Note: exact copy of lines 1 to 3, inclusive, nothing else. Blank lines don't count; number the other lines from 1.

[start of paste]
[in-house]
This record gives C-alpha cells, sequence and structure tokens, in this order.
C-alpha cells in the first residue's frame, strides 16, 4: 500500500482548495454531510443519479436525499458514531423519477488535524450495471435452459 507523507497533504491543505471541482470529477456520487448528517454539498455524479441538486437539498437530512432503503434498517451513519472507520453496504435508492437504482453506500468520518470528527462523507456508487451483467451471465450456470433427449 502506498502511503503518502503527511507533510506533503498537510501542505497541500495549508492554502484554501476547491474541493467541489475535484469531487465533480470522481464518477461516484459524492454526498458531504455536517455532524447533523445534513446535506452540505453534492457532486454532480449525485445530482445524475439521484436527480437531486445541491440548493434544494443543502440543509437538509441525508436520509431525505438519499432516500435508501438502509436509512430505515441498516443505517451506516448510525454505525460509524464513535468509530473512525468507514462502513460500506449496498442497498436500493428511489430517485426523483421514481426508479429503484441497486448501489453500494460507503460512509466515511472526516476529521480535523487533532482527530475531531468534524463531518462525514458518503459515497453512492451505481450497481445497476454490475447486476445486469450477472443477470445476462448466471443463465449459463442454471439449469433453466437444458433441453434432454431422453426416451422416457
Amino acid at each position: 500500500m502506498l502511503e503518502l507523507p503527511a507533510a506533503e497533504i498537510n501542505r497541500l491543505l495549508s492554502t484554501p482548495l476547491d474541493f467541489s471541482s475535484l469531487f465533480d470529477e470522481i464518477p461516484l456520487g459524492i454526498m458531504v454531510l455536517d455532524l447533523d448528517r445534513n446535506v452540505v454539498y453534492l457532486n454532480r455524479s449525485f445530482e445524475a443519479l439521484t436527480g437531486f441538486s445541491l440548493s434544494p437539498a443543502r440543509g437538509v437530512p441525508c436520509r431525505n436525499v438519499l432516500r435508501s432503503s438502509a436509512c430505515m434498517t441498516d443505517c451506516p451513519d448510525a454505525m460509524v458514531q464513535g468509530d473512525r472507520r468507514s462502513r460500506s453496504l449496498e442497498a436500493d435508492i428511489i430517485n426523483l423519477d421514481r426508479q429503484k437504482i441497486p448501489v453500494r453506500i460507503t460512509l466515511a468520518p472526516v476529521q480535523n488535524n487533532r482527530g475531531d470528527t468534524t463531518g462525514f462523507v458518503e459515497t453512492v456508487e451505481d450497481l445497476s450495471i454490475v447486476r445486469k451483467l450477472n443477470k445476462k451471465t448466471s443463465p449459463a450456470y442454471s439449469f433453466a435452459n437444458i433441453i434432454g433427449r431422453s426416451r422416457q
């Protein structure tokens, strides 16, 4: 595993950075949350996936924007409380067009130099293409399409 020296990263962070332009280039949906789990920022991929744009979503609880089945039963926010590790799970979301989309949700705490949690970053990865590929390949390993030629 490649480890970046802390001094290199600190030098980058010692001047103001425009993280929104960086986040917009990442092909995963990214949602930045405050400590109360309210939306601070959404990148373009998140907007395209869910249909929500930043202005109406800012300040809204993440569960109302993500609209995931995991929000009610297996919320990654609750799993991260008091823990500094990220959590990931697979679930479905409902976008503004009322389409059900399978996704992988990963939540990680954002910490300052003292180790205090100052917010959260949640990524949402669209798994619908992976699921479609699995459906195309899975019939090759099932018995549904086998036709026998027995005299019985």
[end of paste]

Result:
[in-house]
This record gives C-alpha cells, sequence and structure tokens, in this order.
C-alpha cells in the first residue's frame, strides 16, 4: 500500500482548495454531510443519479436525499458514531423519477488535524450495471435452459 507523507497533504491543505471541482470529477456520487448528517454539498455524479441538486437539498437530512432503503434498517451513519472507520453496504435508492437504482453506500468520518470528527462523507456508487451483467451471465450456470433427449 502506498502511503503518502503527511507533510506533503498537510501542505497541500495549508492554502484554501476547491474541493467541489475535484469531487465533480470522481464518477461516484459524492454526498458531504455536517455532524447533523445534513446535506452540505453534492457532486454532480449525485445530482445524475439521484436527480437531486445541491440548493434544494443543502440543509437538509441525508436520509431525505438519499432516500435508501438502509436509512430505515441498516443505517451506516448510525454505525460509524464513535468509530473512525468507514462502513460500506449496498442497498436500493428511489430517485426523483421514481426508479429503484441497486448501489453500494460507503460512509466515511472526516476529521480535523487533532482527530475531531468534524463531518462525514458518503459515497453512492451505481450497481445497476454490475447486476445486469450477472443477470445476462448466471443463465449459463442454471439449469433453466437444458433441453434432454431422453426416451422416457